Rain and Covid nearly put paid to this anniversary, but Bentley drivers are a hardy lot and aren’t inclined to let a bit of water or a pandemic stop a commemoration of the marque’s first-ever race victory at Brooklands yesterday.
It was 100 years to the day that Bentley test driver Frank Clement drove his works EXP2 to victory in a two-mile handicap, The Whitsun Junior Sprint, against six other cars at the 2.75-mile concrete track near Weybridge in Surrey, which was the world’s first banked motor race circuit and billed as the home of “the right crowd and no crowding”.
“It took him one minute and forty seconds,” said organiser Allan Winn. “That 100 seconds and 100 years since he did it.”
Winn explained that if all had gone to plan back then, the anniversary would have been held the previous weekend. “Clement turned up the week before, but the car was doing terrible things; oiling its plugs on the start line.”
The victory set the tone for Bentley, which at that point was only two years old and had yet to deliver a car to a customer. Walter Owen Bentley nurtured all publicity for his eponymous new car company and while this first win was in a minor race, it meant that he could truly claim that the new three-litre model was a race-winner.
Clement was the only professional racing driver ever hired by the factory, a shrewd judge of a car and the only one of the fabled “Bentley Boys” to have contested all eight Le Mans 24 Hours races the factory entered. His steed was the centrepiece of yesterday’s celebration. EXP2 was a three-litre model, the second-experimental works Bentley and probably built out of fair parts from EXP 1.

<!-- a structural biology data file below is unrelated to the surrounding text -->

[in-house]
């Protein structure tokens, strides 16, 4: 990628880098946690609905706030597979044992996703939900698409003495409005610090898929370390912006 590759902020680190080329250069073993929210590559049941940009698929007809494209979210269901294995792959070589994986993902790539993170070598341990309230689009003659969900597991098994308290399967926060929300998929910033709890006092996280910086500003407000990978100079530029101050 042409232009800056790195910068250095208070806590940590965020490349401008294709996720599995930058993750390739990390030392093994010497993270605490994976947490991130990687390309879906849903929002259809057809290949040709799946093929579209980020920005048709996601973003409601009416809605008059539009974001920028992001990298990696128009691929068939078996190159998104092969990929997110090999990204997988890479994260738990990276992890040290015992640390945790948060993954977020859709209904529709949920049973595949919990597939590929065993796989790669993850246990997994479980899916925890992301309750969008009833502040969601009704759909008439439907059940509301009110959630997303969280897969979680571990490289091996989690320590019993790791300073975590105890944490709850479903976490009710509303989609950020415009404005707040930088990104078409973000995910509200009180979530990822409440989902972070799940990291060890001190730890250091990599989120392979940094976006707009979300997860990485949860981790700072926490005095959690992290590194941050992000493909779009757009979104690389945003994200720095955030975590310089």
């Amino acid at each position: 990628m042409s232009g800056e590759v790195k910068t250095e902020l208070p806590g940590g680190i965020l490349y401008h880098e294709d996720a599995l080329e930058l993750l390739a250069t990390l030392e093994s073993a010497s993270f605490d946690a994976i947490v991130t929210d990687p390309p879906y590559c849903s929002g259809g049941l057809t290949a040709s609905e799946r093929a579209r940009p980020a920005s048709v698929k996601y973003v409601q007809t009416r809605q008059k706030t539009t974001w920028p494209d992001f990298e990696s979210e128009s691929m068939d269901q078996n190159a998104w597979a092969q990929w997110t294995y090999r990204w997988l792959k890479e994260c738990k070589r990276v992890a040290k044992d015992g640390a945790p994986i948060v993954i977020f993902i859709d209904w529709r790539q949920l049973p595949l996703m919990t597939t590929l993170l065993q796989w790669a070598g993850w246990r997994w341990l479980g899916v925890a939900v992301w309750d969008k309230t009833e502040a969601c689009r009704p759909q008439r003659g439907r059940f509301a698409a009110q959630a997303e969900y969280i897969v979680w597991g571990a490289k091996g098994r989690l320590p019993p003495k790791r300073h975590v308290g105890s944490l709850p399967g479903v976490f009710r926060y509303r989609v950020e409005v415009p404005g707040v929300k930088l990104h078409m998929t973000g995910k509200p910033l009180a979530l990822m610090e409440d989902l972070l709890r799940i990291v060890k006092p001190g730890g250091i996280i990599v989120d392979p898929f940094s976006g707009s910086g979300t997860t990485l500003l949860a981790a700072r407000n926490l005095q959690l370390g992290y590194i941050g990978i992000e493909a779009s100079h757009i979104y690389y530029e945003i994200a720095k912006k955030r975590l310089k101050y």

These days it is owned by Bentley Motors, part of the factory Historic collection. Clement’s name also headed up the old Brooklands race board, ahead of Sawers, who came second in a Douglas, and Humphries, third in a Calthorpe.
Also present among the 26-strong field were Old Number 3, the works car built for Sammy Davis and Clive Dunfee, which competed in the 1930 Le Mans 24 Hours race and “The Bitch”, the last works three-litre car, built for the 1927 Le Mans.
Bentley won an unprecedented five Le Mans races, the first in 1924 with Clement and John Duff at the wheel, then four on the trot between 1927 and 1930 which saw Clement come in second. At that point the company stopped racing and the following year it was purchased by Rolls-Royce. The Bentley winged badge did take the chequered flag at the French classic again, 73 years later, however. Under its current owner, Volkswagen, the Bentley EXP Speed 8 won at Le Mans in 2003.
Organised by Winn and Phillip Hine of the Bentley Drivers Club, the event was much pared down from the original, which would have seen driving tests, road driving, picnic luncheons – and the public. Instead, participants were limited to a driver and crew and a few of Brooklands organising team.
“It’s such a shame,” said Hine, “we’d put so much into this day, but we’re going to do it all over again in front of the public at Silverstone on August 7 and Bentley has kindly offered to bring its entire heritage fleet.”
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